Posted by: HortAlaska | May 9, 2019

Genetic Analysis Reveals Unprecedented Diversity of a Globally-important Plant Pathogenic Genus

Andrea R. Garfinkel , Katie p. Coats, Don L. sherry & Gary A. Chastagner

Science Reports https://www.nature.com/articles/s41598-019-43165-y.pdf

Genus Botrytis contains approximately 35 species, many of which are economically-important and globally-distributed plant pathogens which collectively infect over 1,400 plant species. Recent effortsto genetically characterize genus Botrytis have revealed new species on diverse host crops around the world. In this study, surveys and subsequent genetic analysis of the glyceraldehyde-3-phosatedehydrogenase (G3PDH), heat-shock protein 60 (HSP60), DNA-dependent RNA polymerase subunit II (RPB2), and necrosis and ethylene-inducing proteins 1 and 2 (NEP1 and NEP2) genes indicated thatBotrytis isolates collected from peony fields in the United States contained more species diversity
than ever before reported on a single host, including up to 10 potentially novel species. Together, up to 16 different phylogenetic species were found in association with peonies in the Pacific Northwest, which is over a third of the total number of species that are currently named. Furthermore, species were found on peonies in Alaska that have been described on other host plants in different parts of the world, indicating a wider geographic and host distribution than previously thought. Lastly, some isolates found on peony share sequence similarity with unnamed species found living as endophytes in weedy hosts, suggesting that the isolates found on peony have flexible lifestyles as recently discovered in the genus. Selected pathogenicity, growth, and morphological characteristics of the putatively newBotrytis species were also assessed to provide a basis for future formal description of the isolates as newspecies.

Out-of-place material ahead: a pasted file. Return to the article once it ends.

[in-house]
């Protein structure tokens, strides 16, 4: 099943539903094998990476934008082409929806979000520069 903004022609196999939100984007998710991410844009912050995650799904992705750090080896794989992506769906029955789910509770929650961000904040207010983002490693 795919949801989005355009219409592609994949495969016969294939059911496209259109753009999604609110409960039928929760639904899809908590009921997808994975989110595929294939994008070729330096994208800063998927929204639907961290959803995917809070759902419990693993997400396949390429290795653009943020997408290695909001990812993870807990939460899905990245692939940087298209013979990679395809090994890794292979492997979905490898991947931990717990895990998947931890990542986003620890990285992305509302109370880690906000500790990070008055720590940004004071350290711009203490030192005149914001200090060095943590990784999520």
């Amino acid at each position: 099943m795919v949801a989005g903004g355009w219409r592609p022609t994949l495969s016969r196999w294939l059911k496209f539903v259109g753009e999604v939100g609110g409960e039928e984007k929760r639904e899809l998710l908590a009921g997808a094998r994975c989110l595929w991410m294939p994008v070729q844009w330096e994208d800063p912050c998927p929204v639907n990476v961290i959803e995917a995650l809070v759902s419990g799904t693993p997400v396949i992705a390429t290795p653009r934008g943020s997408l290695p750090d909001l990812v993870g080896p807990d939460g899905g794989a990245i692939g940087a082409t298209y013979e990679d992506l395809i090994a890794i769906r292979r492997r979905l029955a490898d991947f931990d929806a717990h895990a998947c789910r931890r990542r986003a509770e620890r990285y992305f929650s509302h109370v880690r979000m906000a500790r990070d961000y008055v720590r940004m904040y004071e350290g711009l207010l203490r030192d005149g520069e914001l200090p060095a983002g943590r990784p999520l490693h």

Andrea Garfinkel completed a genetic analysis of Botrytis species that she found in Alaska Peony fields as well as several other locations. The article describes her analysis of gray mold she found on peonies. The taxonomy is quite complex but the bottom line is, there is significantly greater biodiversity of Botrytis species in the US than has ever been reported, especially for a single host species, the peony.

The relative frequency of Botrytis species collected from peony differed by survey region. In Washington and Oregon (combined), the majority of samples were identified as B. paeoniae (51%), followed by B. cinerea (29%). Only 8% of the samples (n = 6) collected in Washington and Oregon (all of which were collected in Washington) did not belong to either B. cinerea, B. paeoniae, or B. pseudocinerea. On the contrary, 37% of the samples found in Alaska were species other than B. cinerea, B. paeoniae, or B. pseudocinerea, closely followed by isolates that were identified as B. cinerea (40%).

Basically, Alaska has the greatest diversity of Botrytis species of all regions tested, and a great majority of the samples could not be identified to known species. The authors speculated that maybe because Alaska is quite young in agriculture and still has a lot of wilderness, the diversity could originate from surrounding areas. It is not known how many of these new types are actually pathogenic on peonies. Yet another study, I’m sure!

 


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